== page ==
Transportation project finance utilizes a wide variety of revenue and funding from federal, state, local, and private sources. Laws and regulations that govern transportation financing also extend from the federal level to the state and local level, where notable differences are found among authorized mechanisms or those that are regularly employed by a particular institution.
Traditionally, transportation infrastructure has been financed primarily through a combination of state and local taxes and fees and-for major projects-Federal grants funded by national motor fuels taxes. These resources are typically combined to fund projects on a "pay-as-you-go" basis, meaning that projects have often been built in phases or increments as funds become available over a period of years. Project funding has been tied closely to Federal and state cash management policies, with nearly exclusive responsibility for the process vested in state and local public transportation agencies.
Motor fuel and vehicle taxes are deposited into the Federal Highway Trust Fund (HTF) from which Federal-aid grants are provided, typically on an 80-20 federal-to-state matching ratio. However, state and local funding provides the majority of revenue available to highway projects-about 79 percent in 2006-through state motor fuels and vehicle taxes, tolls, local property taxes, sales taxes and other special assessments, general fund appropriations, and bond issue proceeds. Tax-exempt municipal bond issues have a long history of helping to finance public infrastructure, including local transportation improvements.
Federal aid for transit projects, through formula funds and discretionary grants, is also provided by the HTF, as well as from general fund appropriations. Again, most of the funding is non-Federal, with a majority-about 63 percent in 2005-derived from local sources, including various taxes, public funds, and fare revenues.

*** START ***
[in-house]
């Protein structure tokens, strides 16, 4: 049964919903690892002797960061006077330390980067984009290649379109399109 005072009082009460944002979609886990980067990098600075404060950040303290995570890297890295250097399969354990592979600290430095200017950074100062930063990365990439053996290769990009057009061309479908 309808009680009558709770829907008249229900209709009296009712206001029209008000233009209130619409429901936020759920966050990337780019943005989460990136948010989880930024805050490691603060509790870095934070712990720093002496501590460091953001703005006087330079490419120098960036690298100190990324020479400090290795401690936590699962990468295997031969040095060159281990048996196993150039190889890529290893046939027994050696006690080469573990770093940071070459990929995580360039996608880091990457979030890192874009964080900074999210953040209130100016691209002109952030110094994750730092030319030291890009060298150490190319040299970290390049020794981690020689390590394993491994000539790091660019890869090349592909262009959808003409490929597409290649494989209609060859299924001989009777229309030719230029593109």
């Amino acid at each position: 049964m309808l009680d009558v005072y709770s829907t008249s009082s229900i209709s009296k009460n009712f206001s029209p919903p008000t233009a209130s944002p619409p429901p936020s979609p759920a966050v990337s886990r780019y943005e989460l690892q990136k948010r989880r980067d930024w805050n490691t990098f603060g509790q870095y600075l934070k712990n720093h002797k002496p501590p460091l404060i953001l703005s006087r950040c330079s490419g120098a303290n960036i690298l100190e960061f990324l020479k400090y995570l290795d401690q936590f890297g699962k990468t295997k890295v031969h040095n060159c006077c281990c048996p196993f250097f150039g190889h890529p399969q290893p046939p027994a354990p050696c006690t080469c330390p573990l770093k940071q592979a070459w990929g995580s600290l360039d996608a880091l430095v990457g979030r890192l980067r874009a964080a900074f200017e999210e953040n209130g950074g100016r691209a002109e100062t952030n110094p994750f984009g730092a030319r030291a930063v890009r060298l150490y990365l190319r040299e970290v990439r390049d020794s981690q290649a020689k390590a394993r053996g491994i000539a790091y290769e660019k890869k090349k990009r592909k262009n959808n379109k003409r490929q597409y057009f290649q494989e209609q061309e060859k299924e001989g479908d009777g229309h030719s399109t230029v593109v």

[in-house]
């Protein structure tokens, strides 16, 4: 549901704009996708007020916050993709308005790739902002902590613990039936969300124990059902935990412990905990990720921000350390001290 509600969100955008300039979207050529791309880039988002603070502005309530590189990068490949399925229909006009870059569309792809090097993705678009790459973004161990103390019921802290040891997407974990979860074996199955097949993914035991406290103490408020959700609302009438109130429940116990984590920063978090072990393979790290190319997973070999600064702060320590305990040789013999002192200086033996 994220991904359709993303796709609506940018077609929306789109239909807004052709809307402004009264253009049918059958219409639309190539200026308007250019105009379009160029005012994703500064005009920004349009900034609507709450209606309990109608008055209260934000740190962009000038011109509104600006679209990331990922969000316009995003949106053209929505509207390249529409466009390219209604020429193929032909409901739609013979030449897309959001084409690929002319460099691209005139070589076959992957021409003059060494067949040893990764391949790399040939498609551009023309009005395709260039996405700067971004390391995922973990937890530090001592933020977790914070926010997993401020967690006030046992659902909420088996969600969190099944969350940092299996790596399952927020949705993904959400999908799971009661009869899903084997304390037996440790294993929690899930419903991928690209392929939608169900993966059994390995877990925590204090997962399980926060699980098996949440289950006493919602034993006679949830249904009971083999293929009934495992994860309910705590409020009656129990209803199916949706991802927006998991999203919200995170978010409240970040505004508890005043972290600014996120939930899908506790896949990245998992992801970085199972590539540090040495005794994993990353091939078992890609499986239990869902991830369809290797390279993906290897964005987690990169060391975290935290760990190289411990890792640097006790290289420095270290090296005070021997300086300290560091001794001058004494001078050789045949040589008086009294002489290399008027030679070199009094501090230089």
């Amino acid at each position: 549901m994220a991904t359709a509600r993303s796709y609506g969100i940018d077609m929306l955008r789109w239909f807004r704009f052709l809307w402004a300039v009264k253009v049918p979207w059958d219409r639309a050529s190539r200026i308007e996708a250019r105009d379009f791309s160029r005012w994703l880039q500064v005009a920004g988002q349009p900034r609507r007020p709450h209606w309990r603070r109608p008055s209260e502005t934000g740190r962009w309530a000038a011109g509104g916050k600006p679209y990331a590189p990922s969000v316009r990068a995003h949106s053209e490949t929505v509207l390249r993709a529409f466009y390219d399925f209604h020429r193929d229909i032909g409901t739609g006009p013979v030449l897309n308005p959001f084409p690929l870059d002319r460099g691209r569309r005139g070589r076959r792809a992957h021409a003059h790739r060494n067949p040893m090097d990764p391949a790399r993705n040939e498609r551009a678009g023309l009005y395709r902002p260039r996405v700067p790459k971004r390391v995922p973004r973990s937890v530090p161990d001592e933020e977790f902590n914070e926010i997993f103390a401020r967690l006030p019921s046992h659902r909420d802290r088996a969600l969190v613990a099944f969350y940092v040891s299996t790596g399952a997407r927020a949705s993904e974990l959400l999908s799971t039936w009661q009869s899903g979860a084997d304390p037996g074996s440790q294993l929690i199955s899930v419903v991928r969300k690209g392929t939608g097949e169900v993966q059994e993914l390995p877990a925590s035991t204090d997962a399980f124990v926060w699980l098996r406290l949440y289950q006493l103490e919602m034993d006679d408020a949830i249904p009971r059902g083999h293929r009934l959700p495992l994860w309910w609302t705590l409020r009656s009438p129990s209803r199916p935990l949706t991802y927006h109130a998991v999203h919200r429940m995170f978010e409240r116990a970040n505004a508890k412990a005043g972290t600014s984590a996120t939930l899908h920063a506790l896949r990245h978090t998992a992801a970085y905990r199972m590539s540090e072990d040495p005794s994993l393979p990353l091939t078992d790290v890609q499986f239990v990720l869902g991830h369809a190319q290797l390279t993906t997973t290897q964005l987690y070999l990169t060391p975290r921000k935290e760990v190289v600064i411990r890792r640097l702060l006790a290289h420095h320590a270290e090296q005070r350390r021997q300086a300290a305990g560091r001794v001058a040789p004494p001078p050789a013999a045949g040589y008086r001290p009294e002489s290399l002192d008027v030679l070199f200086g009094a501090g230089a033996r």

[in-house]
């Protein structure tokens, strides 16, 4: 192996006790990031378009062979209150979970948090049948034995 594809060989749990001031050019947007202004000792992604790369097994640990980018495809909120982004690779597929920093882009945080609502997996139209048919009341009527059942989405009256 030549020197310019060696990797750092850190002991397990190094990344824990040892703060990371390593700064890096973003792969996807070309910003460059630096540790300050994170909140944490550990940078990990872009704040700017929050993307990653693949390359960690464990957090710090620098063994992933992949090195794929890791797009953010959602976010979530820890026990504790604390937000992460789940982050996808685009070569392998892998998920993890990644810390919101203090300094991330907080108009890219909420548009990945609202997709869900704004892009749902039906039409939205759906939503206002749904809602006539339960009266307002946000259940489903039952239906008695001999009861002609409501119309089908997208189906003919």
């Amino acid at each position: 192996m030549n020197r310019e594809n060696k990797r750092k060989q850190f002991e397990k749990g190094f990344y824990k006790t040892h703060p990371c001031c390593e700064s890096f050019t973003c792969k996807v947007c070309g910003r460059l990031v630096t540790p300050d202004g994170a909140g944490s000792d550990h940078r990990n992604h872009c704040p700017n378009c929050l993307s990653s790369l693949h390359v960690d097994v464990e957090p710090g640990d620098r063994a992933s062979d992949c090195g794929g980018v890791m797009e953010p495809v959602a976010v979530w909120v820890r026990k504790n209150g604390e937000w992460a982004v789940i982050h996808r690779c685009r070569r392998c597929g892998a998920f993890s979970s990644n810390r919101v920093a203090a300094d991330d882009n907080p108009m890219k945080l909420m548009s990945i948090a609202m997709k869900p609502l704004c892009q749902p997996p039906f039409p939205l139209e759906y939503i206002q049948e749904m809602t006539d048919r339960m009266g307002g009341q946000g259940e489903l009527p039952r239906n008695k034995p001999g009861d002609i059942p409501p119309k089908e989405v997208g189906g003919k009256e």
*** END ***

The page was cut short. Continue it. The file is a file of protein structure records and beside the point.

More recently, the term "innovative finance" has been applied to mechanisms that pay for transportation projects. Innovative finance is a broadly defined term that encompasses a combination of techniques and specially designed mechanisms to supplement traditional financing sources and methods. Innovative finance for surface transportation includes such measures as:
- New or non-traditional sources of revenue
- New financing mechanisms designed to leverage resources
- New fund management techniques
- New institutional arrangements
The Federal Government has had a long history of funding surface transportation infrastructure through grants from the HTF, backed by motor fuels taxes. Innovative finance provides an array of tools and institutional arrangements as alternatives or augmentations to traditional, grant-based funding strategies. These techniques have been designed to enhance the effectiveness of grant management and bridge investment gaps between available resources and infrastructure needs. They are intended to maximize the ability of states to leverage Federal capital, attract new sources of funds to transportation investment, accelerate project completion dates, and more effectively utilize existing funds. Often, debt issuance or other forms of credit enhancement have helped facilitate access to a wider range of capital or leverage future revenue streams.
Most of the innovative programs and tools discussed in this section have been enabled by legislative changes to Title 23 of the U.S. Code. It should be noted that some finance techniques may not be new or particularly innovative outside of the transportation sector, and that this definition is flexible and evolving. It is also important to recognize that the benefits associated with these tools are not mutually exclusive and that there is potential synergy in combining tools on a single project.
One particular form of finance that has been labeled "innovative" is the involvement of the private sector in developing, constructing, and operating transportation facilities. Through a public-private partnership, a contractual agreement between a public agency and a private sector entity allows for greater private sector participation in the delivery and financing of transportation projects. To this end, recent legislation and finance mechanisms have helped projects leverage private capital and redistribute project risk.
Federal Credit Assistance
Bonding and Debt Instruments
Mechanisms to Leverage Federal Aid
Other Finance Mechanisms
Proposed Finance Mechanisms